Drums are made mostly from moose, deer, and elk hide, but nowadays, they can be made from cowhide. The wood is usually from a cedar, or other type of tree. The hides of the hand drums are mostly from deer hide, but some are made with beaver pelts. Hand drum frames use the wood from the black poplar tree. Some people paint their drums for different reasons, sometimes for decoration, or they may have had a dream about it.

(continued on page 9)


Edmund Bull

SASKATCHEWAN INDIAN      POWWOW ISSUE 1999      v29 n02 p10  
(continued from page 9)

Come & Dance Together . . .

Powwow There are two types of songs, Traditional and contemporary songs. Traditional songs do not have words; they are chants, or melodies. Contemporary songs have words. As a matter of fact, I was one of the first in this area to make a song in Cree, because traditionally, the Cree people didn't have word songs. only the Dakota, Blackfeet, and other tribes had word songs. I liked the way they would sing these songs, so I decided to make a word song in Cree. A few years later, other Cree groups started to make their own word songs. This all began around 1984, in Saskatchewan. Now we have contemporary songs for Honour songs, Intertribals... we have all types of contemporary songs.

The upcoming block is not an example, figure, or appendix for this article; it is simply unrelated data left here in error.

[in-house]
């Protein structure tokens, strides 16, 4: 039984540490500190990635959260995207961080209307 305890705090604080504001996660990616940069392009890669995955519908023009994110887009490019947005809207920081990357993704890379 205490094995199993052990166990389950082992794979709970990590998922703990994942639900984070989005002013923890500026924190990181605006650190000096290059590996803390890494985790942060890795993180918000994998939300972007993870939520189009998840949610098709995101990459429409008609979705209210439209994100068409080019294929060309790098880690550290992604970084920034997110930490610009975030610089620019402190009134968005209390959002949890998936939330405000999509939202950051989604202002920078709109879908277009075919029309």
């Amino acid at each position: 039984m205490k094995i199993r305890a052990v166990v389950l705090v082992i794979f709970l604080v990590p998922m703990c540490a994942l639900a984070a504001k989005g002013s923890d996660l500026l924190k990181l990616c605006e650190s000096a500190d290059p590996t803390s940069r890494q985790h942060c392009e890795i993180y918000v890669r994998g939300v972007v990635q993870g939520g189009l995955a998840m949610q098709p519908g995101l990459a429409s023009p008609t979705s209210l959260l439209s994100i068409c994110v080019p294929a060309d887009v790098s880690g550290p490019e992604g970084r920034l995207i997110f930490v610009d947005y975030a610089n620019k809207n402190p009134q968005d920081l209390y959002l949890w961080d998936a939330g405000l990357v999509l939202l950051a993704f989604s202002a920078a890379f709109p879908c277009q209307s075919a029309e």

My first song was about dancers and dancing, having a good time together. A Cree verse

Edmund Bull

SASKATCHEWAN INDIAN      POWWOW ISSUE 1999      v29 n02 p11  
from one of my songs translated to English, would say something like this, ..."All you dancers come in and join. Come and dance together. Come and enjoy this celebration with us.... "